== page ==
Nasdaq

Effects of the Shortened T+2 Settlement Cycle

Clock and calendarBy Blake Baron

In March 2017, the United States Securities and Exchange Commission (the SEC) adopted amended Rule 15c6-1(a) which shortens the standard trade settlement cycle for most broker-dealer securities transactions from three business days (known as T+3) to two business days, (known as T+2). On Tuesday, September 5, 2017, the amended rule went into effect.

What Does the Change Apply To?

The new T+2 settlement cycle applies to the same securities transactions currently covered under the T+3 cycle, which the SEC states includes “transactions for stocks, bonds, municipal securities, exchange-traded funds, certain mutual funds, and limited partnerships that trade on an exchange.”

However, the new cycle does not apply to certain categories of securities, such as securities exempt from registration with the SEC due to being backed by a government or governmental institution. (more…)

Nasdaq’s Change of Control Rule – Does It Apply in a Public Offering?

Tax inspector investigating financial documents through magnifyiBy Kevin Friedmann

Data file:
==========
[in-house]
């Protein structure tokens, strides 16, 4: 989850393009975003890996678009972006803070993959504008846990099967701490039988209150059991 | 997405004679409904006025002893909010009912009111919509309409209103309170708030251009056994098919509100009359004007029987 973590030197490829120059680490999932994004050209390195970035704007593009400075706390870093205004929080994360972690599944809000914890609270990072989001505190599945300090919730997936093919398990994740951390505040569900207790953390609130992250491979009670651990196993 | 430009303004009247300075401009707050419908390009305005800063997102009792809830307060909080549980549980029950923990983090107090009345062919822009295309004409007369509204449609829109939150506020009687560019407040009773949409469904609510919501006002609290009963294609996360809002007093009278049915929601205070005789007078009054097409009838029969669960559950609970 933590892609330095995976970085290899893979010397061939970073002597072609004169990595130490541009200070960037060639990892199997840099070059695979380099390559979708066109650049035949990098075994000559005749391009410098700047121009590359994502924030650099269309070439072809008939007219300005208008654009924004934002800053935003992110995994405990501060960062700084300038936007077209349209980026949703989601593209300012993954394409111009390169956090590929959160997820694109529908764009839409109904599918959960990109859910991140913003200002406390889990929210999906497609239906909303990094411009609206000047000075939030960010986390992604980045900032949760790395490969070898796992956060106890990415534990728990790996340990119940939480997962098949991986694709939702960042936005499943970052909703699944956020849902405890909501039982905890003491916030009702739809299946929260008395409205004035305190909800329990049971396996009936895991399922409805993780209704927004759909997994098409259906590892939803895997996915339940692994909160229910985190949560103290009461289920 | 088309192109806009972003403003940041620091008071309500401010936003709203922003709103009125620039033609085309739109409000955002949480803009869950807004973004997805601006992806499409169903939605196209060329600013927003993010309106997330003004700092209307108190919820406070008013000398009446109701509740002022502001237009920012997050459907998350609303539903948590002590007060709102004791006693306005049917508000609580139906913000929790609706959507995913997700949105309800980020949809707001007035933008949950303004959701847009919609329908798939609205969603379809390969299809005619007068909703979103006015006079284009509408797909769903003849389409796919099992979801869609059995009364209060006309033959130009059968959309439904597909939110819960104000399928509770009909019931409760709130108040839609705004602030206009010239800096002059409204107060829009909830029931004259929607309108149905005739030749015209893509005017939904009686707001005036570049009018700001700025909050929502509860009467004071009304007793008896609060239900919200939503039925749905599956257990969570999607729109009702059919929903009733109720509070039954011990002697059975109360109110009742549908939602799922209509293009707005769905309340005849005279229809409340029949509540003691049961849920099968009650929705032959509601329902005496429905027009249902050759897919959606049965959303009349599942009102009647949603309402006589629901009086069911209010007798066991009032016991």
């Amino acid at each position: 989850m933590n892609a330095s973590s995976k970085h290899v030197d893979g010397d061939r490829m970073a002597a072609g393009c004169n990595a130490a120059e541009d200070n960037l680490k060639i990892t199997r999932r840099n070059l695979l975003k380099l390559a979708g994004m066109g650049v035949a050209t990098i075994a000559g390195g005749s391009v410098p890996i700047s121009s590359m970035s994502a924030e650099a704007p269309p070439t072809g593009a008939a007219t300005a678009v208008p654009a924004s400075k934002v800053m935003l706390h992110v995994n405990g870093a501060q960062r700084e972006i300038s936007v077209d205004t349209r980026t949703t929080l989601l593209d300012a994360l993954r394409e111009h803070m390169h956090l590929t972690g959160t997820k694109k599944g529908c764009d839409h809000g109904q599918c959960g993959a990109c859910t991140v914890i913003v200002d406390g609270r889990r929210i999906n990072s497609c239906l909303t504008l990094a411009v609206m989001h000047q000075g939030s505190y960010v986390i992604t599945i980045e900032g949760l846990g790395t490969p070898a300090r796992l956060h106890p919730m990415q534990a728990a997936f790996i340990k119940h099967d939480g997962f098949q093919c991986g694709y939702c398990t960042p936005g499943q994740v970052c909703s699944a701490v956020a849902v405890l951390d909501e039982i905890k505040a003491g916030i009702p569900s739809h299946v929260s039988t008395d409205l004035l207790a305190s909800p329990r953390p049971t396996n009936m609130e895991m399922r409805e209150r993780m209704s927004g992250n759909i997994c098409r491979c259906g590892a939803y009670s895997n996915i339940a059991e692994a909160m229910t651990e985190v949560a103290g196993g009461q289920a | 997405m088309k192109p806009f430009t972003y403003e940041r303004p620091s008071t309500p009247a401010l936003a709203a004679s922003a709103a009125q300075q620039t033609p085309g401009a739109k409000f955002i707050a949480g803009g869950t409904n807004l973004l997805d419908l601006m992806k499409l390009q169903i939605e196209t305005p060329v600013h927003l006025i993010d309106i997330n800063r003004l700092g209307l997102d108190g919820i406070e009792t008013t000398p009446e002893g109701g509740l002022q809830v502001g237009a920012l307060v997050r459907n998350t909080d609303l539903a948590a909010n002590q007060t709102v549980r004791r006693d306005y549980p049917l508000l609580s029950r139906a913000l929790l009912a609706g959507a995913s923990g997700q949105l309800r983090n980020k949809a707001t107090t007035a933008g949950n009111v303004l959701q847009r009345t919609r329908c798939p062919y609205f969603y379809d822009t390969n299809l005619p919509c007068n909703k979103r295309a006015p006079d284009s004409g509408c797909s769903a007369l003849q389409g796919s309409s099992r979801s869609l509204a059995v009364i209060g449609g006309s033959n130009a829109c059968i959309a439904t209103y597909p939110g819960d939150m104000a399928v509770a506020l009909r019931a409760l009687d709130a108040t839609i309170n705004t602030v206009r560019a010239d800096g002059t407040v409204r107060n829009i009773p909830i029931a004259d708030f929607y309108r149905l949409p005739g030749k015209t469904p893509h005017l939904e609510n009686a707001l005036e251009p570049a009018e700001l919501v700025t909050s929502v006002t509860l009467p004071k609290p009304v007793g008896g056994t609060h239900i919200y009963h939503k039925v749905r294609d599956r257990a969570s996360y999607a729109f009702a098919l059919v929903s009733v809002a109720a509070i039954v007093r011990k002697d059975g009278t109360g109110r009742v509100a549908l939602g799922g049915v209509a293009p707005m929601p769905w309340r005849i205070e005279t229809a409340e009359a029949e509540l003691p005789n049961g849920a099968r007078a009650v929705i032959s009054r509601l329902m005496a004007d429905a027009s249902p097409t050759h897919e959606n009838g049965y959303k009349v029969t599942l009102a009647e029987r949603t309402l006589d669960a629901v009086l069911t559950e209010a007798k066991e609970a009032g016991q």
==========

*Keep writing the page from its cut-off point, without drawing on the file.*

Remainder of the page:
Are you concerned about whether Nasdaq’s change of control rule will limit the size of  your public offering? According to the Nasdaq staff, you don’t need to worry about this, as long as you have a bona fide public offering.

Nasdaq Listing Rule 5635(b) provides that shareholder approval is required prior to the issuance of securities when the issuance or potential issuance will result in a change of control of the company. According to Nasdaq, a change of control would occur when, as a result of the issuance, an investor or a group would own, or have the right to acquire, 20% or more of the outstanding shares of common stock or voting power and such ownership or voting power would be the largest ownership position (the “Change of Control Rule”). See Nasdaq FAQ ID#195.

Nasdaq Listing Rule 5635(d) provides that shareholder approval is required for the issuance of common stock (or securities convertible into or exercisable for common stock) equal to 20% or more of the common stock or 20% or more of the voting power outstanding before the issuance for less than the greater of book or market value of the stock (the “Private Placement Rule”). Under the Private Placement Rule, however, shareholder approval is not required for a “public offering.” (more…)